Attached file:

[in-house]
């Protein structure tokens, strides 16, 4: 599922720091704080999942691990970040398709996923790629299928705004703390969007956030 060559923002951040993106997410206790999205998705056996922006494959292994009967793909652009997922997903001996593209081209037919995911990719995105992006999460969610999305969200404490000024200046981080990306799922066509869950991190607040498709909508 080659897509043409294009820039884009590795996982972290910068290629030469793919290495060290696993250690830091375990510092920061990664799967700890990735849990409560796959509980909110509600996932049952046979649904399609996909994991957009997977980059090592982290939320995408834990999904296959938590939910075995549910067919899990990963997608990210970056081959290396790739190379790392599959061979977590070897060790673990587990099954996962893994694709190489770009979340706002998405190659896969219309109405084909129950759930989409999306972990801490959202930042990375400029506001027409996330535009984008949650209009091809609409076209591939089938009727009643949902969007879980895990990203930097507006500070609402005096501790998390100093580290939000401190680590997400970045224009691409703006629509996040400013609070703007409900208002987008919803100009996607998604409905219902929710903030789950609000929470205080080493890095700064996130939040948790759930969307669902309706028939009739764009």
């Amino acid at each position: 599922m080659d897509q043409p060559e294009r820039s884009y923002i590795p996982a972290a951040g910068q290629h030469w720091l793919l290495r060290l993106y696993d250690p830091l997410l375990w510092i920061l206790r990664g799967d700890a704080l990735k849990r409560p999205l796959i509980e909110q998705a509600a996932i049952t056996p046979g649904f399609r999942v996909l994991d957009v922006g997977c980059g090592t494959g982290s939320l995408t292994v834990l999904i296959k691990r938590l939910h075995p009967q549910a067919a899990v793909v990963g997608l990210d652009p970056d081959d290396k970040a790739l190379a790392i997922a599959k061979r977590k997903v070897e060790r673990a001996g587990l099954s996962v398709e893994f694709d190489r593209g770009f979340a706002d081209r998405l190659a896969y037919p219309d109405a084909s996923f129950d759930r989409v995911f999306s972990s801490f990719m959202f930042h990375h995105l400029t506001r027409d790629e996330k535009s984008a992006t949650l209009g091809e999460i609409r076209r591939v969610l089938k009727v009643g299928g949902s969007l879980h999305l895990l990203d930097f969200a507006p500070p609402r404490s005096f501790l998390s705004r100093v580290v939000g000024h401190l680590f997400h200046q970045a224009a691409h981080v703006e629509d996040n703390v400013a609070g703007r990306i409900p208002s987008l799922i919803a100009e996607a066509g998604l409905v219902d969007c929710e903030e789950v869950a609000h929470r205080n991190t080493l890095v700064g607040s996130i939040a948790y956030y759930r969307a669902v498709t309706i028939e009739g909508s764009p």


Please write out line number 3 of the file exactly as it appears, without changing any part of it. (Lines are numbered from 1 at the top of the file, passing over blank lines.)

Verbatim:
């Amino acid at each position: 599922m080659d897509q043409p060559e294009r820039s884009y923002i590795p996982a972290a951040g910068q290629h030469w720091l793919l290495r060290l993106y696993d250690p830091l997410l375990w510092i920061l206790r990664g799967d700890a704080l990735k849990r409560p999205l796959i509980e909110q998705a509600a996932i049952t056996p046979g649904f399609r999942v996909l994991d957009v922006g997977c980059g090592t494959g982290s939320l995408t292994v834990l999904i296959k691990r938590l939910h075995p009967q549910a067919a899990v793909v990963g997608l990210d652009p970056d081959d290396k970040a790739l190379a790392i997922a599959k061979r977590k997903v070897e060790r673990a001996g587990l099954s996962v398709e893994f694709d190489r593209g770009f979340a706002d081209r998405l190659a896969y037919p219309d109405a084909s996923f129950d759930r989409v995911f999306s972990s801490f990719m959202f930042h990375h995105l400029t506001r027409d790629e996330k535009s984008a992006t949650l209009g091809e999460i609409r076209r591939v969610l089938k009727v009643g299928g949902s969007l879980h999305l895990l990203d930097f969200a507006p500070p609402r404490s005096f501790l998390s705004r100093v580290v939000g000024h401190l680590f997400h200046q970045a224009a691409h981080v703006e629509d996040n703390v400013a609070g703007r990306i409900p208002s987008l799922i919803a100009e996607a066509g998604l409905v219902d969007c929710e903030e789950v869950a609000h929470r205080n991190t080493l890095v700064g607040s996130i939040a948790y956030y759930r969307a669902v498709t309706i028939e009739g909508s764009p």